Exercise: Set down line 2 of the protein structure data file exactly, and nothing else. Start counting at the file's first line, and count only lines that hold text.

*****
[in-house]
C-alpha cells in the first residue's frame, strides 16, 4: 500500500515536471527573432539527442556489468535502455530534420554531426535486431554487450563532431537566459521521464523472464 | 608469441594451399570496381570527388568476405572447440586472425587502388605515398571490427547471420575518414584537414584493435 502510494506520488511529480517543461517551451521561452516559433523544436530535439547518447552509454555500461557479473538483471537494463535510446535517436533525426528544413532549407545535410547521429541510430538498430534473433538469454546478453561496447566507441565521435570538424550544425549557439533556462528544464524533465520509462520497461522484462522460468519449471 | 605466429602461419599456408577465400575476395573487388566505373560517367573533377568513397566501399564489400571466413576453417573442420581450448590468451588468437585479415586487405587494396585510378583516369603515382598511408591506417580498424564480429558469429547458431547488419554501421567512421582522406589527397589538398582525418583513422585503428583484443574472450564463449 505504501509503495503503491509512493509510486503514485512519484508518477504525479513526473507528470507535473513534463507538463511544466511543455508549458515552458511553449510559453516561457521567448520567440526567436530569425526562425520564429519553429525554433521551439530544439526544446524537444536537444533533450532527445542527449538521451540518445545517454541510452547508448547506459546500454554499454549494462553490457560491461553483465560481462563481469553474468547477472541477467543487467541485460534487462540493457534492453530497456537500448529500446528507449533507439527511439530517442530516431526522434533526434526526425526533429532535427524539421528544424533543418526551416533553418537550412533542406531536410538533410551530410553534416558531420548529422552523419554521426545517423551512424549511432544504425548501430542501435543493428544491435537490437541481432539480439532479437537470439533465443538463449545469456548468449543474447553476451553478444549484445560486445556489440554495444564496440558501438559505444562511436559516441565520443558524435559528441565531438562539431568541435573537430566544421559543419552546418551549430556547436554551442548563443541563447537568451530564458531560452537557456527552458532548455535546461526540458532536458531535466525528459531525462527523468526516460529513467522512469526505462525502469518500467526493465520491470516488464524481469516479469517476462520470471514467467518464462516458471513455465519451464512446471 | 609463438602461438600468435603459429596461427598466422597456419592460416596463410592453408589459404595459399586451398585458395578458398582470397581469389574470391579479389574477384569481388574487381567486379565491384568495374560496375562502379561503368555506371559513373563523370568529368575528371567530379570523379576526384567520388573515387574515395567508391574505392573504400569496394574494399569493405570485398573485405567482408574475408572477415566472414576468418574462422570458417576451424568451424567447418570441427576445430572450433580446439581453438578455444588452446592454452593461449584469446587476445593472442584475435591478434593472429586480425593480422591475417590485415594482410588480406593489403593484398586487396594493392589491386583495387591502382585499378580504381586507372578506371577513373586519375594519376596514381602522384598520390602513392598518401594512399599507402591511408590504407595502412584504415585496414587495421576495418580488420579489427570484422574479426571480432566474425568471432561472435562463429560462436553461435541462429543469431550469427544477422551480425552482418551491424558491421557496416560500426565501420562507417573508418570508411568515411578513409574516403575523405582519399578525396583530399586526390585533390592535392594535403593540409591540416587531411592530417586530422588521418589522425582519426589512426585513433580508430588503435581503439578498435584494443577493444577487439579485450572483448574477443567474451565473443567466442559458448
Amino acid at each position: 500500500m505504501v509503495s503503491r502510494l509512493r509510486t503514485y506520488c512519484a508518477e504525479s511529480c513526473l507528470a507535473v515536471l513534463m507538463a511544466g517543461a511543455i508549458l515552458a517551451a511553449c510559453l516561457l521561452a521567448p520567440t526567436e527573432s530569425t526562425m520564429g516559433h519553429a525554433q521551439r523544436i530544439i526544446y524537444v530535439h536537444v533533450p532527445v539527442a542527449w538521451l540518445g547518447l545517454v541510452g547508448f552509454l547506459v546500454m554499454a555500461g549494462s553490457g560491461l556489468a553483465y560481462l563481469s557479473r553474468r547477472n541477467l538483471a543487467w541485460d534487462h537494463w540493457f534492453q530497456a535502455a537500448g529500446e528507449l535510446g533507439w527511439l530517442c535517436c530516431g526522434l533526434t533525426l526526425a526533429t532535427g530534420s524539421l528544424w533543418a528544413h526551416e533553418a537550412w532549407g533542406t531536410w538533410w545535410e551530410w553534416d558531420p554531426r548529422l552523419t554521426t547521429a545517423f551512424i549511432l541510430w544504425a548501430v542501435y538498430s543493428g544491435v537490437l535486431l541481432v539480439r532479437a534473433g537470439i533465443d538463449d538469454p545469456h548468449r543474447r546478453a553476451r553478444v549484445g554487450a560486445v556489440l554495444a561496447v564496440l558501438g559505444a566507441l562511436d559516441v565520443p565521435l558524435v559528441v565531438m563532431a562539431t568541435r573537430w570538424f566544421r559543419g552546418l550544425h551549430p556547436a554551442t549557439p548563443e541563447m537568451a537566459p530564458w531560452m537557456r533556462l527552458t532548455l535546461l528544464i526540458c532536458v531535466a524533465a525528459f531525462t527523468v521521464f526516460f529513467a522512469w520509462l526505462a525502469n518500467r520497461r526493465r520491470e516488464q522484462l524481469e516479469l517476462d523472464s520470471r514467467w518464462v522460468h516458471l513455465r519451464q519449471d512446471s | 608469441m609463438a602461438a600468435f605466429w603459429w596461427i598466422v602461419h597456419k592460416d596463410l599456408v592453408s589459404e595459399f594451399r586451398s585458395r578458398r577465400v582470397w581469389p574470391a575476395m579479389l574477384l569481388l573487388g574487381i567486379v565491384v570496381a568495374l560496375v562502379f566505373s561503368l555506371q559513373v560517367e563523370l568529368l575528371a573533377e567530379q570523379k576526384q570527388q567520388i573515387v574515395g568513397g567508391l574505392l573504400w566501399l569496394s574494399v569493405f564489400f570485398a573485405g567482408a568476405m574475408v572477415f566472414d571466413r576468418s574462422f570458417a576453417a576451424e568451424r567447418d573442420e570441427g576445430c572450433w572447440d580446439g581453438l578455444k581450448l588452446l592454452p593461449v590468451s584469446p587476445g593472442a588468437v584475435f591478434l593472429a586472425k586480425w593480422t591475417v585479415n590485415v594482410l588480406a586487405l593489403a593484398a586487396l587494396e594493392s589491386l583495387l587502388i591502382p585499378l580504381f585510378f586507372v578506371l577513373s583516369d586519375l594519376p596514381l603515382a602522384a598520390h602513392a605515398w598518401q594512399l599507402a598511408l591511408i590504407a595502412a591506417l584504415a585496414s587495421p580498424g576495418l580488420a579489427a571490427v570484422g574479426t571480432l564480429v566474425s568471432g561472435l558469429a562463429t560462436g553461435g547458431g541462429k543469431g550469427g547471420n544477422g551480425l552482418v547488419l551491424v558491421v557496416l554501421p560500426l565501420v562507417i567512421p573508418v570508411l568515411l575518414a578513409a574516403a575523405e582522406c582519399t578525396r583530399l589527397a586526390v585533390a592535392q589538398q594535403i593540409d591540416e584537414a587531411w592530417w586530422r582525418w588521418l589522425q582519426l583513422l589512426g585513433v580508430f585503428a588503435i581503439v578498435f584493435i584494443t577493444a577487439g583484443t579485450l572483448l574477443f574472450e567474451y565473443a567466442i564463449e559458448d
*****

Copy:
C-alpha cells in the first residue's frame, strides 16, 4: 500500500515536471527573432539527442556489468535502455530534420554531426535486431554487450563532431537566459521521464523472464 | 608469441594451399570496381570527388568476405572447440586472425587502388605515398571490427547471420575518414584537414584493435 502510494506520488511529480517543461517551451521561452516559433523544436530535439547518447552509454555500461557479473538483471537494463535510446535517436533525426528544413532549407545535410547521429541510430538498430534473433538469454546478453561496447566507441565521435570538424550544425549557439533556462528544464524533465520509462520497461522484462522460468519449471 | 605466429602461419599456408577465400575476395573487388566505373560517367573533377568513397566501399564489400571466413576453417573442420581450448590468451588468437585479415586487405587494396585510378583516369603515382598511408591506417580498424564480429558469429547458431547488419554501421567512421582522406589527397589538398582525418583513422585503428583484443574472450564463449 505504501509503495503503491509512493509510486503514485512519484508518477504525479513526473507528470507535473513534463507538463511544466511543455508549458515552458511553449510559453516561457521567448520567440526567436530569425526562425520564429519553429525554433521551439530544439526544446524537444536537444533533450532527445542527449538521451540518445545517454541510452547508448547506459546500454554499454549494462553490457560491461553483465560481462563481469553474468547477472541477467543487467541485460534487462540493457534492453530497456537500448529500446528507449533507439527511439530517442530516431526522434533526434526526425526533429532535427524539421528544424533543418526551416533553418537550412533542406531536410538533410551530410553534416558531420548529422552523419554521426545517423551512424549511432544504425548501430542501435543493428544491435537490437541481432539480439532479437537470439533465443538463449545469456548468449543474447553476451553478444549484445560486445556489440554495444564496440558501438559505444562511436559516441565520443558524435559528441565531438562539431568541435573537430566544421559543419552546418551549430556547436554551442548563443541563447537568451530564458531560452537557456527552458532548455535546461526540458532536458531535466525528459531525462527523468526516460529513467522512469526505462525502469518500467526493465520491470516488464524481469516479469517476462520470471514467467518464462516458471513455465519451464512446471 | 609463438602461438600468435603459429596461427598466422597456419592460416596463410592453408589459404595459399586451398585458395578458398582470397581469389574470391579479389574477384569481388574487381567486379565491384568495374560496375562502379561503368555506371559513373563523370568529368575528371567530379570523379576526384567520388573515387574515395567508391574505392573504400569496394574494399569493405570485398573485405567482408574475408572477415566472414576468418574462422570458417576451424568451424567447418570441427576445430572450433580446439581453438578455444588452446592454452593461449584469446587476445593472442584475435591478434593472429586480425593480422591475417590485415594482410588480406593489403593484398586487396594493392589491386583495387591502382585499378580504381586507372578506371577513373586519375594519376596514381602522384598520390602513392598518401594512399599507402591511408590504407595502412584504415585496414587495421576495418580488420579489427570484422574479426571480432566474425568471432561472435562463429560462436553461435541462429543469431550469427544477422551480425552482418551491424558491421557496416560500426565501420562507417573508418570508411568515411578513409574516403575523405582519399578525396583530399586526390585533390592535392594535403593540409591540416587531411592530417586530422588521418589522425582519426589512426585513433580508430588503435581503439578498435584494443577493444577487439579485450572483448574477443567474451565473443567466442559458448